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Action at Air Nelson "Disappointing"

Media Release 17 July 2008

New Zealand Air Line Pilots' Association Action at Air Nelson "Disappointing"

Air New Zealand says it is disappointed that NZALPA-represented pilots at its subsidiary Air Nelson will proceed with three full-day withdrawals of labour from tomorrow, impacting hundreds of children and parents during the busy school holiday travel period.

Air Nelson pilots who are negotiating their new collective agreement have been taking industrial action for the past four months, and have
served notice of three full-day withdrawals of labour for later this week.

The industrial action is effective Friday, Saturday and Sunday, coinciding with the last weekend of school holidays, and will affect approximately 10,000 customers.

Air New Zealand Group General Manager Short Haul Airlines Bruce Parton said it appeared NZALPA did not fully appreciate the challenging commercial environment in which the company was operating, and the profound impact of sky-rocketing costs of fuel.

"NZALPA's claims are unsustainable and in total would cost Air Nelson more than $8 million annually. Their claims around time off, including weekends, would require Air Nelson to employ more than 30 additional pilots, at an annual cost of more than $3.5 million. Other claims relating to rostering, pay and allowances would cost the company a further $4.5 million."

The airline would have no choice but to pass on these costs to customers through higher air fares if it was to accede to NZALPA's claims.

"We have worked too hard to make low-cost travel accessible to customers in regional New Zealand to be forced into having to hike fares so that 160 pilots can enjoy a longer weekend. That just won't wash with the average New Zealander trying to cope with higher mortgage, fuel and food costs."

Mr Parton said that on average Air Nelson line pilots worked 31 duty hours a week, and the NZALPA claims around time off would reduce these duty hours by 20% to just 25 hours a week.

"Air Nelson pilots already get a number of days off each roster, including at least one guaranteed weekend, and Air Nelson's rostering system delivers far better lifestyle provisions than other regional carriers in Australasia," Mr Parton says.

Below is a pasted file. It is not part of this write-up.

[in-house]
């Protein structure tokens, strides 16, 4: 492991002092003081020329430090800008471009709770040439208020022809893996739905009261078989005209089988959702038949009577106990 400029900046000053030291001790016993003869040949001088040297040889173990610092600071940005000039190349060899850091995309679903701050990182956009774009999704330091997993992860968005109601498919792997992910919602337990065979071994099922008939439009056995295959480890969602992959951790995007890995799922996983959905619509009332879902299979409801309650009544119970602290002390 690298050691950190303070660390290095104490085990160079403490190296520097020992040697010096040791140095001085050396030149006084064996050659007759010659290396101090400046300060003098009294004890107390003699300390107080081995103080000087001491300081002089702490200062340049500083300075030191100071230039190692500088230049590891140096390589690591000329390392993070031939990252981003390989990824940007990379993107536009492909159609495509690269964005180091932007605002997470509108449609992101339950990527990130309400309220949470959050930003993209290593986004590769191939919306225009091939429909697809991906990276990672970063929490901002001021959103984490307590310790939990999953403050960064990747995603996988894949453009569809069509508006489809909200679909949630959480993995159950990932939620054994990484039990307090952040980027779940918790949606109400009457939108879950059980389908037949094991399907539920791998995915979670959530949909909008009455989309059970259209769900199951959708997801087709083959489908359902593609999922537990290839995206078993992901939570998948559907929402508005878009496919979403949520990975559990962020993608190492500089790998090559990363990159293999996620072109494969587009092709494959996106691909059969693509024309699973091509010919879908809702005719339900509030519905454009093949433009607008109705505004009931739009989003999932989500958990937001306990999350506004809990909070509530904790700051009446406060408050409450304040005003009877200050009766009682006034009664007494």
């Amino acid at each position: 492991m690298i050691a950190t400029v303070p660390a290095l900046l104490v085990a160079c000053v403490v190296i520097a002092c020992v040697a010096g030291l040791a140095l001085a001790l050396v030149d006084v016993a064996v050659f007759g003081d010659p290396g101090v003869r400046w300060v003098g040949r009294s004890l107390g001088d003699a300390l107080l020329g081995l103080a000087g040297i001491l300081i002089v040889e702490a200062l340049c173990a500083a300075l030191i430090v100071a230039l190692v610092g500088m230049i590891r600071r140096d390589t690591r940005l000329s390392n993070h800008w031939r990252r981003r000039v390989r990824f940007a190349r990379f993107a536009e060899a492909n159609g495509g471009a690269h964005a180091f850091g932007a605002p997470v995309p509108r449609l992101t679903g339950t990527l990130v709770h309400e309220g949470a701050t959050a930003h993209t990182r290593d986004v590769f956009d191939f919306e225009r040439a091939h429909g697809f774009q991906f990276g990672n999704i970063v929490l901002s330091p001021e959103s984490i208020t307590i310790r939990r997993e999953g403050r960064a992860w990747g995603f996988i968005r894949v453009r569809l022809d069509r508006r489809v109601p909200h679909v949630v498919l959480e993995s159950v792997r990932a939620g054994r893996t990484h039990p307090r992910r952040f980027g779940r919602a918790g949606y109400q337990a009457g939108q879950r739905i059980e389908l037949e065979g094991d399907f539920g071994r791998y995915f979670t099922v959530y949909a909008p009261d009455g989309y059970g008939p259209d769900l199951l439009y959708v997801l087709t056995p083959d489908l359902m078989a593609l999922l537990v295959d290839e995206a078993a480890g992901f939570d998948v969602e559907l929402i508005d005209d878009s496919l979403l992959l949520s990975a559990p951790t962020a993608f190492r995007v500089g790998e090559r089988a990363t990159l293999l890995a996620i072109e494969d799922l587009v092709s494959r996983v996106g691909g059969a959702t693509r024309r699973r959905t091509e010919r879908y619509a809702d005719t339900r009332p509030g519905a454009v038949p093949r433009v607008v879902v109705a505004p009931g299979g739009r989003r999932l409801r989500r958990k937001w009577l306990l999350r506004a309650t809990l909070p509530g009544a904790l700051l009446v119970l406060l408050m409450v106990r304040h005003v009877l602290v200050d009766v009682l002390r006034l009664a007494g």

Pilots also have four days holiday on offer over and above their four weeks' annual leave, recognising the extended duties required of a rostered employee in a business that operates seven days a week.

Air Nelson Captains earn on average more than $97,000, and its pilots based in Nelson are in the top five percent of Nelson wage earners. More than half of Air Nelson's pilots are Captains. Pilots also receive an average $7000 in tax-free allowances each year on top of their salary.

The majority of Air Nelson pilots have also received annual service-based pay increases over the past two years.

Over the past three years, the average Captain's salary had increased 32%, and the average First Officer's salary had increased 23%, largely due to Air Nelson's decision to introduce a new aircraft type, the Bombardier Q300.

There are also more promotional opportunities for pilots in the airline due to the increased fleet of Q300 aircraft and new services.

Mr Parton said he was disappointed that the strike would go ahead given NZALPA had succeeded in its application for facilitated bargaining, which is expected to commence within the next two weeks.

"We are struggling to understand NZALPA's motives in continuing with strike action while we await the outcomes of facilitated bargaining," he says.

"The full withdrawal of labour over three days seems to serve little purpose other than to damage the commercial viability of a business that is providing services to approximately 50,000 travellers each week and supporting more than 400 families throughout the country through wages and salaries."

Mr Parton said it was a cynical move by NZALPA to ramp up its industrial action in the last weekend of the school holidays.

"The school holidays are one of the busiest travel periods of the year, and we will notify as many customers as possible in advance of any schedule changes that may affect them," he said.

"Our team is working as hard as we can to ensure that any disruption is minimal. Certainly the continued action of the NZALPA pilots is placing enormous strain on their colleagues who have to juggle schedules daily and deal with affected passengers."

Mr Parton said the Air Nelson management and board had the full support of the Air New Zealand executive team.

He said it was disappointing but not unexpected that the negotiations with NZALPA which began in July last year, had progressed at such a painstaking rate.

"Negotiations with NZALPA typically take 12-18 months and include some form of industrial action. Sadly, only one negotiation between Air Nelson and NZALPA in the past 10 years has been concluded without industrial action."

ENDS


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